Investors are using a variety of vehicles and strategies to get exposure to real assets, a diverse category that also includes timber and farmland. Nearly all respondents (95%) invest in real estate, which has long played a role in institutional portfolios. Infrastructure, the newest and fastest-growing area, is owned by 65% of the respondents. Just under one-third of the respondents (29%) invest in commodities.

The median allocation to real assets was 11% of the total portfolio, a percentage that will rise further if the respondents maintain their current course. Overall, the survey results signal the continued evolution of real assets as building blocks in institutional portfolios, with many organizations adding staff to support such effort. However, there is an important caveat resulting from the same unusual financial conditions that have been a tailwind for this asset class: A majority of respondents say that a significant rise in interest rates would cause them to rethink some of their allocations to real assets.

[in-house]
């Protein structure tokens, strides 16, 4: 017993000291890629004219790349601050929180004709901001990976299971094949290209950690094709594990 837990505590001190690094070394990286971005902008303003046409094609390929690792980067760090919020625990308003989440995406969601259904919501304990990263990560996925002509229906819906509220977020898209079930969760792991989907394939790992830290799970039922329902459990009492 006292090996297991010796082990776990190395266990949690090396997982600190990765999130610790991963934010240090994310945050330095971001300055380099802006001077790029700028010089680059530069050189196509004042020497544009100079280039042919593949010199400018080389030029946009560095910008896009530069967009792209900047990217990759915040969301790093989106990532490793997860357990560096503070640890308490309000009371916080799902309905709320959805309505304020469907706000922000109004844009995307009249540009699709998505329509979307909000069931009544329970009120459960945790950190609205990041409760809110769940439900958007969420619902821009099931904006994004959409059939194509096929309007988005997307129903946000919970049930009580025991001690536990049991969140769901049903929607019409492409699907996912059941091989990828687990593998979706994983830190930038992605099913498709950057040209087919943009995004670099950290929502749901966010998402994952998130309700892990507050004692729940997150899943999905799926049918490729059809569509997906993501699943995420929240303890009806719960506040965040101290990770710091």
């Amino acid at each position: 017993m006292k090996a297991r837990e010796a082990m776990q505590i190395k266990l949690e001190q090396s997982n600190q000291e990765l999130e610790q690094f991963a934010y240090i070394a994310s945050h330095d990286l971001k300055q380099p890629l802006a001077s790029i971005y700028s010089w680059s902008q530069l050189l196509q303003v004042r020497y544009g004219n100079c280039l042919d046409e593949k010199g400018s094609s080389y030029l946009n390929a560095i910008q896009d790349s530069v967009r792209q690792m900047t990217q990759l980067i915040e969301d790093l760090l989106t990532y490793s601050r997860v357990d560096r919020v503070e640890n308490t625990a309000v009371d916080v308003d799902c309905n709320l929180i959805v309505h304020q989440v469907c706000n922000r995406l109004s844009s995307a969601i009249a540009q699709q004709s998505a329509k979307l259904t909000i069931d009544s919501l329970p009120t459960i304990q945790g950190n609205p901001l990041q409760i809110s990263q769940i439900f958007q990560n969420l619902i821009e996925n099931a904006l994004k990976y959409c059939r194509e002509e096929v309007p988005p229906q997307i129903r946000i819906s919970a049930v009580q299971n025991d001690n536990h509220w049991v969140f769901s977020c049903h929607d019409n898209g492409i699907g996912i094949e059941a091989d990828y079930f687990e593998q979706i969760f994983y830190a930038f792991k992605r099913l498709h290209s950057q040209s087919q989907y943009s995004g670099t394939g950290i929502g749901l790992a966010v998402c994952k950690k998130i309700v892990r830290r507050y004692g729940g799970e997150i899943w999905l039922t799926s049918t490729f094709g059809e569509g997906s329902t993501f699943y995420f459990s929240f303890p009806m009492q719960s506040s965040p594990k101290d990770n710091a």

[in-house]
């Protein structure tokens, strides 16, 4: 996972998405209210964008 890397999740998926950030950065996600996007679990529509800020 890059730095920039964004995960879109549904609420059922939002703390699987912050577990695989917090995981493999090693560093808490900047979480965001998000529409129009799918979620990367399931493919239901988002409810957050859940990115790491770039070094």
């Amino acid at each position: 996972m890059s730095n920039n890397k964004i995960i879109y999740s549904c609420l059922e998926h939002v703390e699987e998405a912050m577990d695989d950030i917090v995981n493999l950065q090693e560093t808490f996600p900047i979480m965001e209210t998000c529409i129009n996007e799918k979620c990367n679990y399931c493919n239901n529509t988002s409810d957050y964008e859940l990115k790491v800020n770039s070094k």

The key findings from the research are as follows:

  • Real assets have a significant and growing presence in institutional portfolios. Close to half (46%) of the institutions surveyed have increased allocations in at least one category in the last three years. In the next 18 months, 60% will increase in at least one category. Looking within categories, 49% of infrastructure investors, 48% of real estate investors and 46% of commodities investors expect to increase in the next year and a half.